Nooses and the Silent Truth
This morning I was shaken awake by the thought of nooses (that and something that sounded like a Transformers battle outside of my window). Unless you’ve been under a rock for the past couple of weeks, you know that nooses have been making appearances all around, particularly college campuses. The most recent documented incident was at Columbia’s Teacher’s College but others have been recently been placed at the University of Maryland and now infamously in Jena, Louisiana. Taken together, the same strand runs throughout these incidents: cowardice.
Each time I hear about a noose hanging I become concerned, but at the same time perversely aware. As Ida B. Wells said, “Our country’s national crime is lynching. It is not the creature of an hour, the sudden outburst of uncontrolled fury, or the unspeakable brutality of an insane mob.” While these incidents may be isolated in the forensic sense they are bound in the sociological sense by their support of a White supremacist ideology. A noose is not a joke, a noose is not a prank, a noose is a symbol of violence and threat. The hangings of nooses should rouse not just our consciousness, but also raise a sick sense of delight … now hear me out. We have to go back to see where I’m coming from.
The noose’s use has not simply been limited to racial violence (please save the asinine argument about nooses being used in the Wild West for some other blog), but for most contemporary Americans, its use is deeply tied to this country’s history of lynching.
Lynching, as documented by many researchers, was a group act of cowardice. While most the assailants in many lynchings were known, the crimes conspicuously occurred at the hands of persons unknown. Lynchings occurred in public but were treated like private affairs when it came to the formal distribution of justice (hmmm, guess young Black America isn’t the first folks with a ‘stop snitching’ campaign). For me, it’s most important that we realize racial lynchings really took hold of America when Whites, particularly Southern Whites, were losing power. The prospects of Black progress were/are so dangerous the last resort is violence or insinuation of violence. It’s truly the last resort of a dispossessed people. As scholars like Cornel West and others have pointed out, these crimes were some of the earliest and truest forms of terrorism we have seen on American soil.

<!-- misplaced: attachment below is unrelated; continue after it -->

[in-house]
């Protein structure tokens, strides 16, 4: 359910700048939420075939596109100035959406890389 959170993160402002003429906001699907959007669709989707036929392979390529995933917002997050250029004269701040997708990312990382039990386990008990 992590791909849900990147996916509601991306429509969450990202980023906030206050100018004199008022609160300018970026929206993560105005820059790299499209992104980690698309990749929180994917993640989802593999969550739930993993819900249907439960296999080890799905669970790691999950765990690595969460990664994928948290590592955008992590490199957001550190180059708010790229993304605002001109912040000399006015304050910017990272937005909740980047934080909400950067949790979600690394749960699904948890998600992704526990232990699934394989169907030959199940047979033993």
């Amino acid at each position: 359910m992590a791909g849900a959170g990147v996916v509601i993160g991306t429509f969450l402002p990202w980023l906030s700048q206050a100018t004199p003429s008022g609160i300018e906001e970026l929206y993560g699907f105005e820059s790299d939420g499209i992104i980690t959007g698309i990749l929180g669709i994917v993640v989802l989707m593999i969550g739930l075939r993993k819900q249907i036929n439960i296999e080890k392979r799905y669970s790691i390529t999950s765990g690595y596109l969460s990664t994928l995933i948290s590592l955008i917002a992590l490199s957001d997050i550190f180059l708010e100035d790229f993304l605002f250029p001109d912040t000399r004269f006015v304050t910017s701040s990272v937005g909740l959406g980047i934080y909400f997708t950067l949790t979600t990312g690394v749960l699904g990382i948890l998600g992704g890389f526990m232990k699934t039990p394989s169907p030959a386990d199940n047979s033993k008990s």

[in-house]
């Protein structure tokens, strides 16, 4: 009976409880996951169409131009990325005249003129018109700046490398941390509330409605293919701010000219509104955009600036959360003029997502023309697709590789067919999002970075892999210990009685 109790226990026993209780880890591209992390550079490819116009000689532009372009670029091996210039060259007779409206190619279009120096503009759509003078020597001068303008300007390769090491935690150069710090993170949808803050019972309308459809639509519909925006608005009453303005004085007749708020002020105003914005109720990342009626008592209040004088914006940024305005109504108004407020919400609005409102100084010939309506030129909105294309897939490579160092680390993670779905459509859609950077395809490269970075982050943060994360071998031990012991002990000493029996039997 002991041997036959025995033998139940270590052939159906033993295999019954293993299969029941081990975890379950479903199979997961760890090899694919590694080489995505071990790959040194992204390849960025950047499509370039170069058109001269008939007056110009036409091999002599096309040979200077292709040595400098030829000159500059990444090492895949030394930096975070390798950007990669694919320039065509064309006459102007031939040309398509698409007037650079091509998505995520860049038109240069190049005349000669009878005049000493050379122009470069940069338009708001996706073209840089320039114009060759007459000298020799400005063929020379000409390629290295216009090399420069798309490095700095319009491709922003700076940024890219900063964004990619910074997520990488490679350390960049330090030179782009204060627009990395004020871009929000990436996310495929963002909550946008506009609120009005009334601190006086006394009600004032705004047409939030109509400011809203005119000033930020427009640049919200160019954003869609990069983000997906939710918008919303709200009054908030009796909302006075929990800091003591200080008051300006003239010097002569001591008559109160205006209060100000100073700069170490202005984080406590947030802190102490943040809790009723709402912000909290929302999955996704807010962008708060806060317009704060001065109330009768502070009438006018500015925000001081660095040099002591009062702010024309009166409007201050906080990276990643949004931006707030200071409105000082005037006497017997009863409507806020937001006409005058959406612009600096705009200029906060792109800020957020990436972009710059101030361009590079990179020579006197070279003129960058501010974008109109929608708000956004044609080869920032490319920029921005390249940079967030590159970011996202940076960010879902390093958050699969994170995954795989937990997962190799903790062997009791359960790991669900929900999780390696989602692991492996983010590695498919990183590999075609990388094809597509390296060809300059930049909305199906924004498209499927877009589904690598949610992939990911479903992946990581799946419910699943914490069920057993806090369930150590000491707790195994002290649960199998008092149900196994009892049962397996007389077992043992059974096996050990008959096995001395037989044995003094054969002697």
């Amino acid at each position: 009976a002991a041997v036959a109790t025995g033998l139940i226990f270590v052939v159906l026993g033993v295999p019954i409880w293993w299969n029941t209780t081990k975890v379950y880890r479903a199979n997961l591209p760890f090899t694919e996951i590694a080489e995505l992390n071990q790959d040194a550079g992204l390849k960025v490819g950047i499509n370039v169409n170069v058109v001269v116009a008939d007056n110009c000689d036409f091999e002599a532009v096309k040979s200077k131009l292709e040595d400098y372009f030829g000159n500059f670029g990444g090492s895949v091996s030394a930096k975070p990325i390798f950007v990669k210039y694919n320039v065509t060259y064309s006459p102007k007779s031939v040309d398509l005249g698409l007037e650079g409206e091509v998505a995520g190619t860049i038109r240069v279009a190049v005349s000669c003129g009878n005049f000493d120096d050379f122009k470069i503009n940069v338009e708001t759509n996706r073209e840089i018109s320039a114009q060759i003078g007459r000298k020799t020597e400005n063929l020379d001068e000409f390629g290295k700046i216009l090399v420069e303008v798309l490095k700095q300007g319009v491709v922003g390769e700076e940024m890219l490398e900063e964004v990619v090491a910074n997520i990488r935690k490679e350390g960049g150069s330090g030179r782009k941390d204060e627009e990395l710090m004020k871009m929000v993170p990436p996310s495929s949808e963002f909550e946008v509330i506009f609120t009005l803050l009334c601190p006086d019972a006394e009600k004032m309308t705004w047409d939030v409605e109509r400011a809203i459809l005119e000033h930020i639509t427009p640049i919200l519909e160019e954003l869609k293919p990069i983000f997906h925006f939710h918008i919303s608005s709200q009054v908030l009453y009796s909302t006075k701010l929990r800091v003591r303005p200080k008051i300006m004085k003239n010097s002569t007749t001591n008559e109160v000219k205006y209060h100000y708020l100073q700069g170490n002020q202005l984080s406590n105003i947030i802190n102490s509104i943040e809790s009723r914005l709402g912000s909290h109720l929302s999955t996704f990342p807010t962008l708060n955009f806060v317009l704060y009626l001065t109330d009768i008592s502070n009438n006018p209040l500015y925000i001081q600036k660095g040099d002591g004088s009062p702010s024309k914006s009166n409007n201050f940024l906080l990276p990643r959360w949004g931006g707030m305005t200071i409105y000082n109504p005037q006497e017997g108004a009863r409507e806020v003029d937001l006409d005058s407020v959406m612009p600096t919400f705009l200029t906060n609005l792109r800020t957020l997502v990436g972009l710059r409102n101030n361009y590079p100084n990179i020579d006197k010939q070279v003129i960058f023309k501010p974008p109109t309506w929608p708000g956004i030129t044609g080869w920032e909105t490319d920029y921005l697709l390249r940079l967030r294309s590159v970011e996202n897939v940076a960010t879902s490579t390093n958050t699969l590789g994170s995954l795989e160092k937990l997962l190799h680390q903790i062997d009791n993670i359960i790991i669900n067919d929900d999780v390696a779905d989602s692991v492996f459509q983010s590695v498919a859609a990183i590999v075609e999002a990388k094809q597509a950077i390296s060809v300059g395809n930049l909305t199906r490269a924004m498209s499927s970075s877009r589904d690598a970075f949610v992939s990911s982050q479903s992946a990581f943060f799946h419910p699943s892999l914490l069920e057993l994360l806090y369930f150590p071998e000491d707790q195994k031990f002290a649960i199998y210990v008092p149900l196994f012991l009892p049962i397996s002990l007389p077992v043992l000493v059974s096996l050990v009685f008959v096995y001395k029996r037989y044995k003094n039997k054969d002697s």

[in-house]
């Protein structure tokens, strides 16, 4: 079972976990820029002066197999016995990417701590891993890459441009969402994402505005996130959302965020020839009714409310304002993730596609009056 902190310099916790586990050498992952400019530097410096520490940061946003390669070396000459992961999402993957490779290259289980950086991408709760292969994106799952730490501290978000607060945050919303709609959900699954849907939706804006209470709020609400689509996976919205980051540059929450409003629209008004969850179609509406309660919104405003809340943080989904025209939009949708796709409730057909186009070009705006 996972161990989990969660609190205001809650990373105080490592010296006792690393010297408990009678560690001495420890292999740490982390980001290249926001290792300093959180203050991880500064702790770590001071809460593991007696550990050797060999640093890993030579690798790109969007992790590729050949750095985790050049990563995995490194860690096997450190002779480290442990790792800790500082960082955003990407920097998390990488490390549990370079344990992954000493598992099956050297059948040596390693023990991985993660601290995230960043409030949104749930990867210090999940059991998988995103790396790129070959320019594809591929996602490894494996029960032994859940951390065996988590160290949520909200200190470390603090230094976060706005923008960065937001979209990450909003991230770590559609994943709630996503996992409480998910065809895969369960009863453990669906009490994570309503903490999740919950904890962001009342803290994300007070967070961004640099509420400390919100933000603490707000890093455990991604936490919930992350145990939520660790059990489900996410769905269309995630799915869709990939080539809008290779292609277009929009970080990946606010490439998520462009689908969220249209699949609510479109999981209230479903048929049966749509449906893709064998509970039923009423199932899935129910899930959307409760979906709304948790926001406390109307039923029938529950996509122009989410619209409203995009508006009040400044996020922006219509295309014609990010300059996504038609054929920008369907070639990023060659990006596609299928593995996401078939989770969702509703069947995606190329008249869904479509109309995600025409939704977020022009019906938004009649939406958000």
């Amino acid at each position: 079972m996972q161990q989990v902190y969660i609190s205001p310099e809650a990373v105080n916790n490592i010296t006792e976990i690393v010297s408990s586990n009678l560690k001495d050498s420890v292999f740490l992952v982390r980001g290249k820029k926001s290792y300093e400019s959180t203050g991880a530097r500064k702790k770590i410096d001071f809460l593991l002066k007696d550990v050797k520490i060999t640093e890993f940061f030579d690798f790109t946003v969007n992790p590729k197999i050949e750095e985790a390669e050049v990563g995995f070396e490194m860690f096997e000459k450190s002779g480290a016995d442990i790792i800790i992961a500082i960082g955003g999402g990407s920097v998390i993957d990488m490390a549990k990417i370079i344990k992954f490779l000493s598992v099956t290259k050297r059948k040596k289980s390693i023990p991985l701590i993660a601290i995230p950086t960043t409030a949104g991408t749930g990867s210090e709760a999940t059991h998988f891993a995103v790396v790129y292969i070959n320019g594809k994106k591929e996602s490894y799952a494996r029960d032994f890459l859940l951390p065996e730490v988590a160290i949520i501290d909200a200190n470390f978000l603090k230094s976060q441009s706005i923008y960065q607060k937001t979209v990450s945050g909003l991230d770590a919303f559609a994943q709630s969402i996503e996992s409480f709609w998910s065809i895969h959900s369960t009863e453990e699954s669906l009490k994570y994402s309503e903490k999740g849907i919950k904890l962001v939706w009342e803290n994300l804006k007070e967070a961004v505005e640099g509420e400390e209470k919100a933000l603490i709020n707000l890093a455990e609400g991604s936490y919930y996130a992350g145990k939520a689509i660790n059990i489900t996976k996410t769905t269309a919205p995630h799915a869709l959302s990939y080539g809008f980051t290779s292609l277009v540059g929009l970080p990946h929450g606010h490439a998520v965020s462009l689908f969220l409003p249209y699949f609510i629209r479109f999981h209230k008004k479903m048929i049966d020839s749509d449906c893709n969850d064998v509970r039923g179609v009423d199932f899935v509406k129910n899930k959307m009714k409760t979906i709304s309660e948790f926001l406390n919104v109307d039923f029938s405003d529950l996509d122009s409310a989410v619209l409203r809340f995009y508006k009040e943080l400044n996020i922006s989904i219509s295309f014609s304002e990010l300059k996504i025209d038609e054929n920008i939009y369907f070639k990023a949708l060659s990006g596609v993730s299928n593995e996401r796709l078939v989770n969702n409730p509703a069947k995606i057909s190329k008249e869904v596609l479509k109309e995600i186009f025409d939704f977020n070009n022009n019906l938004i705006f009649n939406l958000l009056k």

In 2007, as my Black brothers and sisters challenge the status quo in Jena, continue to press through institutions of higher education despite the death of Affirmative Action in Maryland, and offer nuanced critiques and advice about the pernicious and viral effects of racism at Columbia … the old guard is getting nervous. After centuries of dedicated attempts to segregate, oppress, and dehumanize, we as a people continue to struggle towards equality, humanity, and our highest selves … damn right they’re nervous.
Now if you know anything about me, then you know I don’t look at the world through rose colored glasses, but I think this silent truth that White supremacists are getting nervous should continue to motivate us to push and continue to break down the infrastructure of White supremacy. As we stand up for the rights of the Jena Six, the students in Marlyland, the professors at Columbia do not lose sight of the larger project. There is much work still to be done in our community, so please protest the nooses, challenge hate, and continue to strengthen our community and children. My personal domain is education. Each day Black and Brown children are lynched by inadequate schools, hollowed homes, and a world that tells them ‘no’ when all they really need to hear is ‘yes’. I’ll leave you with the words of another ancestor, Carter G. Woodson, regarding the education of Black folks, though I cannot say I am in complete agreement, I definitely see his point. “This crusade [proper education of Blacks] is much more important than the anti- lynching movement, because there would be no lynching if it did not start in the schoolroom.”
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